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Ethereum Wallet MetaMask, Solana's Phantom Patch 'Demonic' Security Bug

The vulnerability meant that secret recovery phrases were sometimes stored on a user’s hard drive.

2 min read
MetaMask is a popular Ethereum wallet. Image: Shutterstock

Solana wallet Phantom announced Wednesday that it’s rolling out a new update next week to further strengthen its security after it patched a “demonic vulnerability” discovered by blockchain cybersecurity firm Halborn in May of last year.

The vulnerability affected MetaMask, Phantom, Brave, and XDefi browser extension wallets. When any of these wallets were imported using a seed phrase, secret recovery phrases “may have been stored on-disk unencrypted.”

This means that anyone using a borrowed computer or any unencrypted computer may be at risk of losing the assets in their wallet if an attacker is able to access their hard drive.

Ethereum wallet MetaMask quietly patched this vulnerability back in March with version 10.11.3, which modifies the recovery phrase input process into “one-field-per-word.”

In a blog post Wednesday, MetaMask said mobile app users are not affected by the exploit.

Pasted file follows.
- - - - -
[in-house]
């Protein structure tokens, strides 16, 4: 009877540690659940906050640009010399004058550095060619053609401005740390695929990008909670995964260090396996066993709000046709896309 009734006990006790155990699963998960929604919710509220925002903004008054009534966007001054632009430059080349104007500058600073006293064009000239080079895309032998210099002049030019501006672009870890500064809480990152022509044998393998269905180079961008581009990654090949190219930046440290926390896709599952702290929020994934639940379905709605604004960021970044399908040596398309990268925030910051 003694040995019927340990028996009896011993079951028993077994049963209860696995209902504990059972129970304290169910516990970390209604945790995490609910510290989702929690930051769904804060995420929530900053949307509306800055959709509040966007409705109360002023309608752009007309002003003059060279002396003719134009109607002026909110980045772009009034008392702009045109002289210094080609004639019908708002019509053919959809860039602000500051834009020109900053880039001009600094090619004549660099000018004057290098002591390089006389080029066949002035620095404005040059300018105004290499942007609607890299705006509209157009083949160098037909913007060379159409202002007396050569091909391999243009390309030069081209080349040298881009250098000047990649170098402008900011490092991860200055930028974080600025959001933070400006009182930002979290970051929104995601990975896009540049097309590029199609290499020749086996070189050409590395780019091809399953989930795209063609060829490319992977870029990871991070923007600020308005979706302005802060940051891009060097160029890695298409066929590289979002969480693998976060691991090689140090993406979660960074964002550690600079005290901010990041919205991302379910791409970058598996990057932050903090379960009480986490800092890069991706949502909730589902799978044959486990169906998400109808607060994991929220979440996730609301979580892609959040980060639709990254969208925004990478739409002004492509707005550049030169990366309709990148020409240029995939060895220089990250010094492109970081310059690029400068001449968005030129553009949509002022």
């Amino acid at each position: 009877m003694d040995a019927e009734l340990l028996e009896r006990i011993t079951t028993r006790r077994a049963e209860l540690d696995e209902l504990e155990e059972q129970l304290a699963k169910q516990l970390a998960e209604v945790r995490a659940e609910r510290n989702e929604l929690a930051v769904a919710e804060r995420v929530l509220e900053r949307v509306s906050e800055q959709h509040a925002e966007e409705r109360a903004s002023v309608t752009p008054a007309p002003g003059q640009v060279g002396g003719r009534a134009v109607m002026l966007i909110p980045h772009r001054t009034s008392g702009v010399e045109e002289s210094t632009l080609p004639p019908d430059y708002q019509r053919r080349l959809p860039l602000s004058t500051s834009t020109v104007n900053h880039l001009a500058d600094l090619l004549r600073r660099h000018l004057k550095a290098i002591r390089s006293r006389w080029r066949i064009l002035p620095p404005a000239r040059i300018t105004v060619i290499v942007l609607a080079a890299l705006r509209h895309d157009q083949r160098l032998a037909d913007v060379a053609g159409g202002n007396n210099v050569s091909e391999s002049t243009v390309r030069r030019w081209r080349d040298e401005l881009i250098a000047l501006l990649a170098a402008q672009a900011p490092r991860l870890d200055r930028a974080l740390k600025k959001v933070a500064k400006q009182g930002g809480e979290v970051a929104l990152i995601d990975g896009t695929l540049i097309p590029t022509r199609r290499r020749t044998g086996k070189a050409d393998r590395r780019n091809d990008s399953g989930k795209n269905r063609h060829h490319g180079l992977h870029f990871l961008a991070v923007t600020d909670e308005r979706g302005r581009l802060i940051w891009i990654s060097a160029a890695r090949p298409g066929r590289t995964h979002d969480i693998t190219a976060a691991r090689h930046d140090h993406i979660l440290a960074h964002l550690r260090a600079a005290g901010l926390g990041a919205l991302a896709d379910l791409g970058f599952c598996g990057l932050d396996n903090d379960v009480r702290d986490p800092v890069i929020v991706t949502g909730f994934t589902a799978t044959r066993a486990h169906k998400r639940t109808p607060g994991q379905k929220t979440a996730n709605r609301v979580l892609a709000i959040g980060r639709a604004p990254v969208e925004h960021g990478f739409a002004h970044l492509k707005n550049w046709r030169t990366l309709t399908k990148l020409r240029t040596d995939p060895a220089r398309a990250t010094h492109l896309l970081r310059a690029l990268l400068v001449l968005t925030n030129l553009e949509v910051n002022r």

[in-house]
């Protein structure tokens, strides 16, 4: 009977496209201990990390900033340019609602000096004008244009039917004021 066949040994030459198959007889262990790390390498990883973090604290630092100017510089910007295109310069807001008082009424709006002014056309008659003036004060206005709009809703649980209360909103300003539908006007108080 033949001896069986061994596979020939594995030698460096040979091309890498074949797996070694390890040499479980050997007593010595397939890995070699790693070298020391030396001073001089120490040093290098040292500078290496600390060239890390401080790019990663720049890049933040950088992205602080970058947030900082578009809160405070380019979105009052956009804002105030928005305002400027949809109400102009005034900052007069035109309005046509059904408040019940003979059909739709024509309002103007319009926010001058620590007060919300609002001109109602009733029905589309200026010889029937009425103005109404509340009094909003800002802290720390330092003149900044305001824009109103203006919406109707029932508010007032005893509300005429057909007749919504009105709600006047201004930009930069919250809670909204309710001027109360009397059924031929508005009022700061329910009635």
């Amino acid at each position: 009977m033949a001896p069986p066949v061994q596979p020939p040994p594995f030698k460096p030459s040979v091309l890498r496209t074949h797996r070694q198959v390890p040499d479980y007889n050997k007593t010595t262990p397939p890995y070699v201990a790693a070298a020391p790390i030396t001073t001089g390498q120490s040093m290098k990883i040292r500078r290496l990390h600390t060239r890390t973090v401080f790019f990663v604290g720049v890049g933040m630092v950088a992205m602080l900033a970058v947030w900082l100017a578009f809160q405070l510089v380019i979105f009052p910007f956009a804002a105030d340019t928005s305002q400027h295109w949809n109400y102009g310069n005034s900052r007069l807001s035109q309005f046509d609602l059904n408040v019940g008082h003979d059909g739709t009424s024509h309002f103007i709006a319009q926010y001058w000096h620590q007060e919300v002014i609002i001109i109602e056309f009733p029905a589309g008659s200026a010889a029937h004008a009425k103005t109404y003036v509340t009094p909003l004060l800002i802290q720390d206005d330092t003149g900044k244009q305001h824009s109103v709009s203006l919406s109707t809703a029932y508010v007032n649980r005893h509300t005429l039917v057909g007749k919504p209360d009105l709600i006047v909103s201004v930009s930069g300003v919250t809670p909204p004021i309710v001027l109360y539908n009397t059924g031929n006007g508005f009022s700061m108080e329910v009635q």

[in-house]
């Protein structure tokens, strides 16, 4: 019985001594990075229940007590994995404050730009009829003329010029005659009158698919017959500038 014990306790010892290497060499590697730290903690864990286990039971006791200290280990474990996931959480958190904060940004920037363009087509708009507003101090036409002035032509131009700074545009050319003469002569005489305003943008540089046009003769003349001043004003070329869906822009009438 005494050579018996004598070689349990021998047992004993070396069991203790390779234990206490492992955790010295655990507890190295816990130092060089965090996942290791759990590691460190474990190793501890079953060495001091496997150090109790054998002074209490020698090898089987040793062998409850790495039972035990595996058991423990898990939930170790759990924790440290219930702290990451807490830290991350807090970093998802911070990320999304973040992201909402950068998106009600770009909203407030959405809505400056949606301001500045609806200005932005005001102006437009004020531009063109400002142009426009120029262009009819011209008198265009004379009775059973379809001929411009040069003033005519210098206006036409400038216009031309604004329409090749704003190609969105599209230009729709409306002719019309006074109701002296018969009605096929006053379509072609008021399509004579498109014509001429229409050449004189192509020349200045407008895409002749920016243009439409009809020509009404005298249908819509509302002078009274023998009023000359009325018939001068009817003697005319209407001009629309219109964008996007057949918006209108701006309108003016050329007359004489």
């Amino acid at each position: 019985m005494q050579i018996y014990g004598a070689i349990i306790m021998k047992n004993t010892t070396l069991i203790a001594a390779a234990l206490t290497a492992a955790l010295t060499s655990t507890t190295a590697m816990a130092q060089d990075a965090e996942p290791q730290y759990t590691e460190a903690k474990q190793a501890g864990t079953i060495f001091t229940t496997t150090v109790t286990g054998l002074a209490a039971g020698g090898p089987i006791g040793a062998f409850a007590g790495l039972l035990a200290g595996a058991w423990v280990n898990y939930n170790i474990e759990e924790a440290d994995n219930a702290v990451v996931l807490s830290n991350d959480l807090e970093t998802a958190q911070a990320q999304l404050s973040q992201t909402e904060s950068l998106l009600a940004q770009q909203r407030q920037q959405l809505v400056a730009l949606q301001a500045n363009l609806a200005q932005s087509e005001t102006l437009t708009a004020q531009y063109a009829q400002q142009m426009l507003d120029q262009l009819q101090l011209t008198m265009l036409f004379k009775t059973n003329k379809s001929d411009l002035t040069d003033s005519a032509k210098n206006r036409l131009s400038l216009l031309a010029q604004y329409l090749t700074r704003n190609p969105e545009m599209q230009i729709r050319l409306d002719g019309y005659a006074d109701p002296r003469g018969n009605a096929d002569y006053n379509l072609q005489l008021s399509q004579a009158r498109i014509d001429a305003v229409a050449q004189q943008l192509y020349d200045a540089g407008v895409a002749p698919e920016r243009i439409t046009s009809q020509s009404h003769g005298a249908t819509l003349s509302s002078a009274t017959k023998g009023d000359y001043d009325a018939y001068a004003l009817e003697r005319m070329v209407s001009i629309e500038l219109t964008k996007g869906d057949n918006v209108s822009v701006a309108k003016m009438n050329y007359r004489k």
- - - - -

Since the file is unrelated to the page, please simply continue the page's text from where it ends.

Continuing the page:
Phantom said it learned about the vulnerability in September 2021. It began making fixes in January 2022, but fully patched the vulnerability in April of this year. 

Phantom added that it would be rolling out another substantial security patch next week.

Halborn reported Wednesday that Brave and XDefi have also since patched the vulnerability.

MetaMask said it awarded Halborn with $50,000 for discovering the security exploit, and reassured users that the exploit only affects “a small segment of users.” 

It also said that anyone with a fully-encrypted hard drive would be immune to the vulnerability.

“Users who use full disk encryption are totally immune to the approach reported, and we recommend it for all users just to be extra safe,” MetaMask wrote on Twitter.

Since the exploit was discovered, Phantom shared that it has hired the Halborn employee who discovered the vulnerability, Oussama Amri, as a security engineer.

“Substantial parts of our codebase have changed,” Phantom said, adding that it would make parts of its code open source in the near future.

MetaMask advised anyone who might have been using an older version of its browser extension with an unencrypted hard drive—who imported their secret recovery phrase on a potentially compromised device and selected the “Show Secret Recovery Phrase” checkbox—should consider migrating to a new wallet.

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